King vs. Riggs. All the trappings of a good sporting event are present: cheerleaders, tubas, fans, signs, beer bellies, and expensive souvenirs. Nothing marks a turning point in women's liberation quite like a "Lobber vs. Lover" shot glass or a keychain that reads, "I watched Billie beat Bobby and all I got was this lousy keychain rammed up my nose by an angry drunk man." Bobby is ready -- "I'm an animal, I'm ready for the kill! People all around the world are depending on me for their honor!" he shouts in his dressing room. And he's right, in the sense that virgins around the world are depending on him not to touch them ever, under any circumstances. Billie Jean is getting a quiet massage in her empty room, and Bobby is bragging to his enormous posse that a sheik somewhere wagered one million dollars on his victory. Panting from his verbal excesses, Bobby chokes down his nutrient supplements. As Billie tries to collect her thoughts, her mother -- huh? Why is she there? She didn't want them to play at all! -- is being thoroughly charmed by the fey man who dressed Billie for the match. It's so stupid and irrelevant, I can't believe I just bothered to type it. My fingers are planning rebellion. "Billie's got a maaaahvelous sense of style," coos Fey Man. Billie Jean's mother is so proud that she has to choke back tears, because if her daughter is stylish then she's not butch.
Bobby is defending himself again. Someone asks if he bet on Billie Jean to win, and he grins that he bet $15,000 on himself. "I've got to defend my honor here," he says. "You don't think Bobby Riggs is gonna throw the match for some broad, do you?" Oh my God. This movie is making me so angry with its implications that Bobby either threw the match or cheated himself out of a victory by not relaxing. Bobby just sucks, okay? Billie Jean was better. Can't that be enough?
At a seventies house -- the same one from earlier, when the woman lobbed a dirty sponge at Bobby's face on the TV -- the suburban mother sets TV trays for dinner while her husband and two sons cheer Bobby. At a nursing home, an old woman says she's rooting for Bobby because he's old. Yeah, well, so is Jack Nicholson, and I won't be cheering for him anytime soon. A bunch of college-age women, sweet sorority sisters most likely, gather in the common room -- curlers everywhere, folks -- and yell for Billie Jean. Finally, an Afro-lovin' dude in a pea-green recliner changes the channel away from the match. Angry, his girlfriend pauses, stares at him, then screams and charges his recliner, knocking it right over as he topples out. That was some fabulous viewing.
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The next few scenes comprise a montage of Billie and Bobby's separate arrivals in Houston. He walks into a red, orange, and yellow nightmare of a dressing room, which looks like someone dropped E into a Tequila Sunrise and then pumped it onto the walls through a garden hose. Billie Jean's is blue and green. He whips out amino acids and vitamins; she loads sports drinks into the fridge. He checks for gray hairs, and she checks her racket strings. He tucks jockstraps into the drawer, and she stows sports bras. Same cup size, though, it seems. Hang on, I'm not sure which of them is on the receiving end of that insult. Good thing I'm an equal-opportunity bitch. While Bobby watches television and parties with his followers, Billie Jean is analyzing footage of Margaret's ill-fated match. Suddenly, she yells for Larry to stop the tape and rewind it. "I'll show you where she got into trouble," Billie says grimly. We see Bobby hand Margaret the flower bouquet, and she gives a curtsey in response. "That's where she gave it all up," Billie Jean grins.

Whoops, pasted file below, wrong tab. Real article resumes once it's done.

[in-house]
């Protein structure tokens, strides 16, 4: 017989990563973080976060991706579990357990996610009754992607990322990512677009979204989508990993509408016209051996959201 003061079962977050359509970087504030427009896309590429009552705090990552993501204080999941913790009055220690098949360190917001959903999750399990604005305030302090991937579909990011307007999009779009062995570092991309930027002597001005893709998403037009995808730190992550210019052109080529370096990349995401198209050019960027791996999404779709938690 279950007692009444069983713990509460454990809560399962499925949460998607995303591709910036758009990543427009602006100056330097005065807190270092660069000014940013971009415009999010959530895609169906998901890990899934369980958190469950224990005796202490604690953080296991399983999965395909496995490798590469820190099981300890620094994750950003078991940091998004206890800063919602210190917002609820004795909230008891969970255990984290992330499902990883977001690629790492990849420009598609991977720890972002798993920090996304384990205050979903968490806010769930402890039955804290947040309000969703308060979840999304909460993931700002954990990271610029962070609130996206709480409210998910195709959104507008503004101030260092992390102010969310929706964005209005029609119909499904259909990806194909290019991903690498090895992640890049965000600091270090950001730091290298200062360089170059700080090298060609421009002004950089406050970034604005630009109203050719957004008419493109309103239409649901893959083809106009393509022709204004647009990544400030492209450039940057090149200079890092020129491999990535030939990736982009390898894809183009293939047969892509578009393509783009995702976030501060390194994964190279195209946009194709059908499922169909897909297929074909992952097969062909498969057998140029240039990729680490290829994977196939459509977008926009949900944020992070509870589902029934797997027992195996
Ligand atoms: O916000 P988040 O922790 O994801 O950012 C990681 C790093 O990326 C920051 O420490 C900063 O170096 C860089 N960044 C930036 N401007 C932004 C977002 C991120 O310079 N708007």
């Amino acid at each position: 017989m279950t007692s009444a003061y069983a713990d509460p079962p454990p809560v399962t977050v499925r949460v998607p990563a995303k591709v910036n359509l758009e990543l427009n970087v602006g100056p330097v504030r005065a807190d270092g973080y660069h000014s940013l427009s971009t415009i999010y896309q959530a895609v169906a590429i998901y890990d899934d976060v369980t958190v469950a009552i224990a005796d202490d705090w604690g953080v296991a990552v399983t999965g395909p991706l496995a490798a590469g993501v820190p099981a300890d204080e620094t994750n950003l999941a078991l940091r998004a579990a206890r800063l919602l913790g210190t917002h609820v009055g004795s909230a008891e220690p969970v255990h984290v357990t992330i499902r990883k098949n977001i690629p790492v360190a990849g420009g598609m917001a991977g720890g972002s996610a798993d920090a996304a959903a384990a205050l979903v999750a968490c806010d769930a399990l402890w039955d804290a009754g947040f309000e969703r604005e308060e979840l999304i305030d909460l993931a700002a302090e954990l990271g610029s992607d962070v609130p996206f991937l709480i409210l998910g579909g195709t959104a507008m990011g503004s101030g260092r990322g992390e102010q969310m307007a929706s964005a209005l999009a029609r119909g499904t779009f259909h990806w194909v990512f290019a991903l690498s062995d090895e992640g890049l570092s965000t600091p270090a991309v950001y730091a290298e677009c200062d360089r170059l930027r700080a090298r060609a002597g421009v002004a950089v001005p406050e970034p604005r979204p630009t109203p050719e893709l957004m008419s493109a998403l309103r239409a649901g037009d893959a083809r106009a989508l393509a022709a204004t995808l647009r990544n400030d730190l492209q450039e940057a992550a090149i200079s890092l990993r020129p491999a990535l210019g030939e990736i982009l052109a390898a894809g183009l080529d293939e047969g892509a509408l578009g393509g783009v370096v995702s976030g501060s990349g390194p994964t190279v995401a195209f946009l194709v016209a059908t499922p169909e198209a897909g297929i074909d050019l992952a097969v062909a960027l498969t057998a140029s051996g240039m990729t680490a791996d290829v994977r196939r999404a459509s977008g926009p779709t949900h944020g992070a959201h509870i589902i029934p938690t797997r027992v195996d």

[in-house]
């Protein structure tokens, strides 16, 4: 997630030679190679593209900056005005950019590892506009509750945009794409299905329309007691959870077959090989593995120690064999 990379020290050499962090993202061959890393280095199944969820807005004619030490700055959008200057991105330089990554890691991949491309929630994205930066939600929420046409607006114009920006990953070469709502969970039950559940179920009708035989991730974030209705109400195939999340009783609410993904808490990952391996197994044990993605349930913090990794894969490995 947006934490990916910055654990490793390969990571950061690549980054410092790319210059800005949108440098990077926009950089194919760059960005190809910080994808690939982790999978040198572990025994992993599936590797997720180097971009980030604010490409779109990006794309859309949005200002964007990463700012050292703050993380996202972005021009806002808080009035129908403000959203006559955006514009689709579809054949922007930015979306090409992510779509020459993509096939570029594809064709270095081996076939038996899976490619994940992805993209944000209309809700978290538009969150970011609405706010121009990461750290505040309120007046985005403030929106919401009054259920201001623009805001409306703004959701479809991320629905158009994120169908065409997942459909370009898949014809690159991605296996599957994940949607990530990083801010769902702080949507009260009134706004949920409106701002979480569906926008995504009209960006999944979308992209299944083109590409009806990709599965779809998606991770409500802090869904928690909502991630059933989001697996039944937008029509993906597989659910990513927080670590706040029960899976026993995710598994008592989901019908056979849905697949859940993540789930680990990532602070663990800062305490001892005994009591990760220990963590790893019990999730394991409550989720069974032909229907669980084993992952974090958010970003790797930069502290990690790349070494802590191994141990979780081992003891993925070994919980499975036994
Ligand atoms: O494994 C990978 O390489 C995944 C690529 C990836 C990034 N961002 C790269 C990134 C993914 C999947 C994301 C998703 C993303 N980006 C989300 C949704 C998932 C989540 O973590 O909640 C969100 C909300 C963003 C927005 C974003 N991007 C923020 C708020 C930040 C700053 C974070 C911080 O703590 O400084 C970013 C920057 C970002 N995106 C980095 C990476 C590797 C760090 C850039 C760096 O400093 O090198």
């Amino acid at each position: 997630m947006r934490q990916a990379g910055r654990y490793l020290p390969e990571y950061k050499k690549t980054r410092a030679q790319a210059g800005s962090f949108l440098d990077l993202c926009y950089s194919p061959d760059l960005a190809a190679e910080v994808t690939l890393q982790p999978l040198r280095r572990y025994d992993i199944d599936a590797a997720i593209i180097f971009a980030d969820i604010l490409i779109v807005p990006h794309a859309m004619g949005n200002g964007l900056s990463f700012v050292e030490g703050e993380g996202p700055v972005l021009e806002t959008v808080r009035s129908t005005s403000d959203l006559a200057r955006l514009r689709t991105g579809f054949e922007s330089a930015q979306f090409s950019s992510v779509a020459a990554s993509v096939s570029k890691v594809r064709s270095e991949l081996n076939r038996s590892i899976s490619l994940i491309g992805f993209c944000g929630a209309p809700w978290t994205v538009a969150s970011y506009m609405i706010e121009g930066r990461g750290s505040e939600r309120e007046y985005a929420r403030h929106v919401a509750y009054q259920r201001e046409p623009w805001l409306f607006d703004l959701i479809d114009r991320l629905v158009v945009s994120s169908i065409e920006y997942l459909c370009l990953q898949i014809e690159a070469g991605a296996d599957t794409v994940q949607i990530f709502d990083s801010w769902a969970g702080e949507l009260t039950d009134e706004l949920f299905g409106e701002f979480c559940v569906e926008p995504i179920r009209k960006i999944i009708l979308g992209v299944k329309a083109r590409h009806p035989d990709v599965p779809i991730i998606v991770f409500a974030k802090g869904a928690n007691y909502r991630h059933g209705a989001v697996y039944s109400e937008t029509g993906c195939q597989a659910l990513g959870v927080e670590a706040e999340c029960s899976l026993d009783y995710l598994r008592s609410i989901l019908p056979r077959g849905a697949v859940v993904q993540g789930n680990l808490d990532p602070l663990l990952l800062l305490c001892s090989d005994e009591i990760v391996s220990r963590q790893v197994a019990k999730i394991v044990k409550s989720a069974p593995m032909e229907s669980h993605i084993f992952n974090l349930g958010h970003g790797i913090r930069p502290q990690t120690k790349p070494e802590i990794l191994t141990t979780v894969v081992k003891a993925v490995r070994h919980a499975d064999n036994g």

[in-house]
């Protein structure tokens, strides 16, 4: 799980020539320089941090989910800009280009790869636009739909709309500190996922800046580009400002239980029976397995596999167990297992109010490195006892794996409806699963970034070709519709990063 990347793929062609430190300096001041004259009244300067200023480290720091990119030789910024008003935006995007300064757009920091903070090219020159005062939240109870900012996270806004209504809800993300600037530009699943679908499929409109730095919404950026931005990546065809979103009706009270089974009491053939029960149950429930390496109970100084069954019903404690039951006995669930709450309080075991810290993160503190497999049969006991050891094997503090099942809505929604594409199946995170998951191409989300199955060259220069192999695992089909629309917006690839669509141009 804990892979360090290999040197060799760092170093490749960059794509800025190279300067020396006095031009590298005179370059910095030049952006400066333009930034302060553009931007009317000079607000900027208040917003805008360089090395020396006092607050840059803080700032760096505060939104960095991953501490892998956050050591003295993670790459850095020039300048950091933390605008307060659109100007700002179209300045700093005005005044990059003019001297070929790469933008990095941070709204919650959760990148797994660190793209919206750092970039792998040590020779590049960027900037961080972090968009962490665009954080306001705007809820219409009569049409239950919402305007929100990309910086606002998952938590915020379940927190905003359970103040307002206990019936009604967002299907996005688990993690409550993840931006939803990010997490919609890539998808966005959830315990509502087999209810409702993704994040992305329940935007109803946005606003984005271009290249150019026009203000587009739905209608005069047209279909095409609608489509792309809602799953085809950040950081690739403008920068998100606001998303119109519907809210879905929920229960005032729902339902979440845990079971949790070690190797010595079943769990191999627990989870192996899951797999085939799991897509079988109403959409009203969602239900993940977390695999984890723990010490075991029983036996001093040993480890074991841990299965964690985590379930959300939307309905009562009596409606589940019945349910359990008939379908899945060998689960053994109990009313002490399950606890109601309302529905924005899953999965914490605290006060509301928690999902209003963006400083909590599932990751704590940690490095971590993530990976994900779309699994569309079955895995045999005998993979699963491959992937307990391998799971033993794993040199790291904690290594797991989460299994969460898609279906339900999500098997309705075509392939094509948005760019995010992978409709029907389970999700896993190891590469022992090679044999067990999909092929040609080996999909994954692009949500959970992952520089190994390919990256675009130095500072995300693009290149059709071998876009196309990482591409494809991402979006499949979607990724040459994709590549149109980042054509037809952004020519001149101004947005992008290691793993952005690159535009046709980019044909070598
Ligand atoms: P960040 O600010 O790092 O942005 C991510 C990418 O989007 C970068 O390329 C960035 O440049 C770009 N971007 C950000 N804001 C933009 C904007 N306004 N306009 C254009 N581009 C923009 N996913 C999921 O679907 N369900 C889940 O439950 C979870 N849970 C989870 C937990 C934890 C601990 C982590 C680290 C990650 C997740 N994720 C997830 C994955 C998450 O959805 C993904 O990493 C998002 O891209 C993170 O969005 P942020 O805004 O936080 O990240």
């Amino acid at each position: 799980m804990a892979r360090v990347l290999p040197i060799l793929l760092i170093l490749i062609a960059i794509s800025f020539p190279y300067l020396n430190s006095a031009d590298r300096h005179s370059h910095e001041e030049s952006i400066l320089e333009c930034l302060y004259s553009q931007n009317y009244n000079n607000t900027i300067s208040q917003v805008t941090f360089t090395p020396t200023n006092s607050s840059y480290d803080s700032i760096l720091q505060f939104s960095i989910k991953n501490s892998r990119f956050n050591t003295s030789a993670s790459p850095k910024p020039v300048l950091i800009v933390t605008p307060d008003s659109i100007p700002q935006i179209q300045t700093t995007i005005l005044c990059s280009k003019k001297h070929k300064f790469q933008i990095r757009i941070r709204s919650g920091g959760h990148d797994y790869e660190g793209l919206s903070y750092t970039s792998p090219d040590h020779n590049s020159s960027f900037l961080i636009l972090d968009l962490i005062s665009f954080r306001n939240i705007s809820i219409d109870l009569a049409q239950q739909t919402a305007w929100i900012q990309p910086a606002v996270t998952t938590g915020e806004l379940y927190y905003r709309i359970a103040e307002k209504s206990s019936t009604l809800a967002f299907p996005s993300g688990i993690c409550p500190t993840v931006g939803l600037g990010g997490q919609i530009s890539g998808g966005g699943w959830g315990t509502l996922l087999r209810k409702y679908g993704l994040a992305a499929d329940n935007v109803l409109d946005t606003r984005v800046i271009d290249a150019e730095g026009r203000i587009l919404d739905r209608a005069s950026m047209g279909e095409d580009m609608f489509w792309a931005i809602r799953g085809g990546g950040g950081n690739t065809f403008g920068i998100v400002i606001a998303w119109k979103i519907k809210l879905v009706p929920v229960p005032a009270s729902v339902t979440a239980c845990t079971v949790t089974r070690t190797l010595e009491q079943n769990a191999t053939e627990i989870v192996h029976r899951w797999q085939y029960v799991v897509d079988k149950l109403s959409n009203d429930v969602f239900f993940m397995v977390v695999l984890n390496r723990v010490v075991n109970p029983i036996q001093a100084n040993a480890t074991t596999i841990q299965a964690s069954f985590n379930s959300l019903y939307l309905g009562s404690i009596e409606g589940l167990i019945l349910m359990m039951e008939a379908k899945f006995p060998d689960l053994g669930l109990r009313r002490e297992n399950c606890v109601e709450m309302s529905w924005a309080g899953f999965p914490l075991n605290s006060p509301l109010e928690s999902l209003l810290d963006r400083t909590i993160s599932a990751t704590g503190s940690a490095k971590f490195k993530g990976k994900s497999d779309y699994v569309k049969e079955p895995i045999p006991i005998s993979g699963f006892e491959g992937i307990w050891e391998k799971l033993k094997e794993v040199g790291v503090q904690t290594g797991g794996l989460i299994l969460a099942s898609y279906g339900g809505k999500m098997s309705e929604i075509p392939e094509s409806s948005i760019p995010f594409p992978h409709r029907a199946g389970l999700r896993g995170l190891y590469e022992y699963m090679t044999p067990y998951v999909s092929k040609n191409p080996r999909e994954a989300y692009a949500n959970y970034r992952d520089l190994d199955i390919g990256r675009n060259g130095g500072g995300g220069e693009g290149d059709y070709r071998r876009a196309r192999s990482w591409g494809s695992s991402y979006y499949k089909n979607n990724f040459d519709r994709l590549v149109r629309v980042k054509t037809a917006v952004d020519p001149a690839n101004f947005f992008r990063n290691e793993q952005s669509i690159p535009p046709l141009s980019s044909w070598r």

Three tennis balls sit in the center of a glossy wooden conference table. "Welcome to the Astrodome, the finest sports facility in the world," says owner Judge Hofheinz. And yes, this is the same Astrodome -- stuffier than a vacuum-cleaner bag -- whose obsolescence led to the construction of Enron Field, the year-old replacement. Billie Jean, ever the eloquent one, says, "Right on." No, Billie Jean. You are right. And you are on. Hofheinz flips the coin, lets Billie Jean call it -- "heads" -- and then awards her the right to select which brand of balls will be in play during the match. "My balls of steel and his soft, sweaty crotch-putty," Billie Jean might have said, had she been drunk. Instead, we cut to a scene "one hour later," in which Bobby is talking needlessly. "You don't want a faster ball. I know your game!" he wheedles. "You'll do better with a slow ball." Billie Jean tells him to cut the crap. "I want this to last longer than three sets!" he protests. "I want you to play your best game." Bobby tries to play up his age, saying this could be the last match of his career and he wants her to hang in there as long as she can. Fed up, Billie suggests that she give up so that he doesn't go out having lost to a girl. "If I was a gentleman, I'd throw the match for you. It's the only way you're going to win," Bobby brags. "I'll throw in another handicap. I'll give you both alleys, I'll serve left-handed and I'll wear high heels." Everything is a joke to this guy, including women. He's repugnant, yet no one is reprimanding him -- even Billie Jean lets him blather as long as he likes without correcting him or even fighting back. Her reticence takes some of the bite out of her eventual victory. I guess she figures tennis will speak the volumes she chooses not to utter aloud. I'm not sure that, in the face of buffoonery that blatant, I would -- or could -- have been so restrained. Billie Jean does get up and walk out, claiming that she has a headache. "Girls are so sensitive," Bobby says, amazed. "Why is she so sensitive?"
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